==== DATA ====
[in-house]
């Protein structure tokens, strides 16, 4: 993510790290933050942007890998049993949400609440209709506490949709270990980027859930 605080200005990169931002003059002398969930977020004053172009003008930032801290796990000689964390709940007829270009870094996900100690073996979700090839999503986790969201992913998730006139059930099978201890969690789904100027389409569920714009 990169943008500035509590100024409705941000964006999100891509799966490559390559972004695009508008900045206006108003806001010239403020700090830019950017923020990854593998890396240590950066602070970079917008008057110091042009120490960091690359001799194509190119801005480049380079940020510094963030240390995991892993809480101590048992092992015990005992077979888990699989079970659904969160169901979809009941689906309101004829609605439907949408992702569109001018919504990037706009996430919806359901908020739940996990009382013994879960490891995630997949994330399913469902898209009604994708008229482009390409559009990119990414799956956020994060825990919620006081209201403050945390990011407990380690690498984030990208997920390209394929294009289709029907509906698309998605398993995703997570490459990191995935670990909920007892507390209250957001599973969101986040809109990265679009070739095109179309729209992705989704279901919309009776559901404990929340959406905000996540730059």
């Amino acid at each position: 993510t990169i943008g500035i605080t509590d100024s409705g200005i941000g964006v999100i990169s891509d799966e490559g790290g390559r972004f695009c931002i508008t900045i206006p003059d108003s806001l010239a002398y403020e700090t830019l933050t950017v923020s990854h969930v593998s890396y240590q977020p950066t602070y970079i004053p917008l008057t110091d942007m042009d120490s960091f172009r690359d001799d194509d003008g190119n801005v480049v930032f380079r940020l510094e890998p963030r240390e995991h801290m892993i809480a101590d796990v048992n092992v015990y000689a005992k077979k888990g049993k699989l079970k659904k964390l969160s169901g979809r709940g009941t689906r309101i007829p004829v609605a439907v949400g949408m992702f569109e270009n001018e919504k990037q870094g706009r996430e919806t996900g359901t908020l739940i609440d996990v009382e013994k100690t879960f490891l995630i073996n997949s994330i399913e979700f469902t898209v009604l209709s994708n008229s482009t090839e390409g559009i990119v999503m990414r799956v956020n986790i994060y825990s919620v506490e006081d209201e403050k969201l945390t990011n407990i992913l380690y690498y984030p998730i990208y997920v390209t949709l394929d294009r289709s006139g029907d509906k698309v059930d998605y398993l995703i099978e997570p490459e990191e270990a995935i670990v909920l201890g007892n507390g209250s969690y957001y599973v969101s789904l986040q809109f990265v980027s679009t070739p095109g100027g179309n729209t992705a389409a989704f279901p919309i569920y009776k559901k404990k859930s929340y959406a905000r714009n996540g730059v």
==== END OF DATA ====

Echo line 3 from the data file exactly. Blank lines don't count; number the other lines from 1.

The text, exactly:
């Amino acid at each position: 993510t990169i943008g500035i605080t509590d100024s409705g200005i941000g964006v999100i990169s891509d799966e490559g790290g390559r972004f695009c931002i508008t900045i206006p003059d108003s806001l010239a002398y403020e700090t830019l933050t950017v923020s990854h969930v593998s890396y240590q977020p950066t602070y970079i004053p917008l008057t110091d942007m042009d120490s960091f172009r690359d001799d194509d003008g190119n801005v480049v930032f380079r940020l510094e890998p963030r240390e995991h801290m892993i809480a101590d796990v048992n092992v015990y000689a005992k077979k888990g049993k699989l079970k659904k964390l969160s169901g979809r709940g009941t689906r309101i007829p004829v609605a439907v949400g949408m992702f569109e270009n001018e919504k990037q870094g706009r996430e919806t996900g359901t908020l739940i609440d996990v009382e013994k100690t879960f490891l995630i073996n997949s994330i399913e979700f469902t898209v009604l209709s994708n008229s482009t090839e390409g559009i990119v999503m990414r799956v956020n986790i994060y825990s919620v506490e006081d209201e403050k969201l945390t990011n407990i992913l380690y690498y984030p998730i990208y997920v390209t949709l394929d294009r289709s006139g029907d509906k698309v059930d998605y398993l995703i099978e997570p490459e990191e270990a995935i670990v909920l201890g007892n507390g209250s969690y957001y599973v969101s789904l986040q809109f990265v980027s679009t070739p095109g100027g179309n729209t992705a389409a989704f279901p919309i569920y009776k559901k404990k859930s929340y959406a905000r714009n996540g730059v």